Swedish intervention in the Thirty Years' War
|Part of the Thirty Years' War|
Gustav II Adolf leads his army to victory at the Battle of Breitenfeld
| Swedish Empire
|| Catholic League and allies:
Holy Roman Empire
|Commanders and leaders|
| Gustav II Adolf †
|| Albrecht von Wallenstein
Landing in Germany:
20,000 Hungarian and Croatian
|Casualties and losses|
|31,518 killed, wounded and captured||101,094 killed, wounded and captured|
The Swedish invasion of the Holy Roman Empire, or the Swedish Intervention in the Thirty Years' War, that took place between 1630 and 1635, was a major turning point of the war often considered to be an independent conflict. After several attempts by the Holy Roman Empire to prevent the spread of protestantism in Europe, King Gustav II Adolf of Sweden ordered a full-scale invasion of the Catholic states. Although he was killed in action, his armies successfully defeated their enemies and gave birth to the Swedish Empire after proving their ability in combat. The new European great power would last for a hundred years before being overwhelmed by numerous enemies in the Great Northern War.
Although Gustavus Adolphus was well informed of the events transpiring in Europe for some time, his hands were tied because of the constant enmity of Poland. The Polish Royal Family, the primary branch of the Vasa had once claimed the throne of Sweden. However, when Sigismund III Vasa was elected by the Nobles of the Polish Lithuanian Commonwealth, he was elected on the condition that he be a Roman Catholic. Which he was, as he had had a mother who was Roman Catholic and had abandoned the religion of his predecessors, however, lutherinism was the primary religion of Sweden, and had by then established a firm grip on the country. It was not solely the result of religious sentiment that Sweden converted. Notably, one of the reasons that Sweden had so readily embraced it was because converting to Lutheranism allowed the crown to seize all the lands in Sweden that was possessed by the Roman Catholic Church. As a result of this seizure and the money that the crown gained, the crown was greatly empowered. In spite of this, he retained Roman Catholicism as his religion, which his mother had been. Although he guaranteed the rights of this religion to the people in his Swedish domains, this was a subject of great contention for the kingdom. He was a supporter of the counter reformation. Because of this, his right to the throne became a further subject of contention. After the battle of the Battle of Stångebro, in which he was defeated, it was demanded by the Swedish nobility that he rule Sweden from Sweden. However, he returned to his Polish Capital, Warsaw. In 1599 he was deposed because of this.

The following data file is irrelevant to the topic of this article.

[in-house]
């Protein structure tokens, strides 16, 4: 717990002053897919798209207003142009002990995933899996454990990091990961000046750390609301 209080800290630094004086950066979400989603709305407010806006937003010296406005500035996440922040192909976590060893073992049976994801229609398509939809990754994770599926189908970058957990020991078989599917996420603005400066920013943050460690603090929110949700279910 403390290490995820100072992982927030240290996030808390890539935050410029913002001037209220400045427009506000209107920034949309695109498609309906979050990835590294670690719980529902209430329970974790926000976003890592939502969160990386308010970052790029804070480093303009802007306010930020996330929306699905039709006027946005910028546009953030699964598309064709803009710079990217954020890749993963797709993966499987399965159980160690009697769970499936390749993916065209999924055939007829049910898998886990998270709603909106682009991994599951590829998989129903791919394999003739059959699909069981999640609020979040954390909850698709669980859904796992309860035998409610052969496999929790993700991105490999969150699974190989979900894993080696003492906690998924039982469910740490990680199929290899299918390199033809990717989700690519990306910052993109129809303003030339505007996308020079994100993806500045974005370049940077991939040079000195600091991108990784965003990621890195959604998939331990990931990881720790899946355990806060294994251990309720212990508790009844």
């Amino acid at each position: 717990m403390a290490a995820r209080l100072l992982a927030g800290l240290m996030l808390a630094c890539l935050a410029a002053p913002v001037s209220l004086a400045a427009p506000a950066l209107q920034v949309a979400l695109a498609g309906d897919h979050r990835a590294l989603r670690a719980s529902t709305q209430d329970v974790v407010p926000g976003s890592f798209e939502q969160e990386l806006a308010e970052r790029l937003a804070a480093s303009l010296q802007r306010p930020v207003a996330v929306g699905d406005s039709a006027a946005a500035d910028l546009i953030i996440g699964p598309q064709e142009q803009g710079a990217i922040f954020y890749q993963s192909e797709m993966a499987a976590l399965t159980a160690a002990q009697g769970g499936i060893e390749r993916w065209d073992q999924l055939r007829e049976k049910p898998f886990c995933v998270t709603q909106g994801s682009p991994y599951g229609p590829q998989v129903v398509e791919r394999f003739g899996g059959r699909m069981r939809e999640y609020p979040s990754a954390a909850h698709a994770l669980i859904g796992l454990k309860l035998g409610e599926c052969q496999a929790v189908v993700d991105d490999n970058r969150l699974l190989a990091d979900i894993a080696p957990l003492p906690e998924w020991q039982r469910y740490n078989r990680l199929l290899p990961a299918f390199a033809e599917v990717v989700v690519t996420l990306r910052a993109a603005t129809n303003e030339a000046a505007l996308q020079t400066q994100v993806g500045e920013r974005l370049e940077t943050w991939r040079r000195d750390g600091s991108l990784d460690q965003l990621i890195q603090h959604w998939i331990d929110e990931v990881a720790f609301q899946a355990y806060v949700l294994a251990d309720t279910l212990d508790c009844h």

Gustavus Adolphus' Father, Charles IX of Sweden, a Vasa himself, was rewarded the throne. He was an ardent Lutheran, and this was one of the reason why he was rewarded the throne. Swiftly after this, Sweden became engaged in wars with The Kingdom of Denmark and The Tsardom of Russia. Sweden subsequently became hard pressed on almost all of its borders, being surrounded by Denmark in the North and Russia in the East, in addition to Poland. Sigismund never renounced his claim to the throne, and for many years the primary direction of Polands' foreign policy was directed at reacquiring the Swedish throne.
Gustavus' father died after reigning for just 6 years and no conclusive result was brought about as the result of these wars. Assuming the throne at the age of 17, the king inherited his father's wars. The surrounding powers, assuming that such a youth could not maintain the Swedish gains that his father had won, smelled blood. However, Gustavus in addition to having first hand knowledge of how to govern a kingdom (he first entered the army at the age of 11, and his training at statecraft began when later that year his father permitted him to sit in on meetings of the council of state) the surrounding powers had not measured the new King accurately.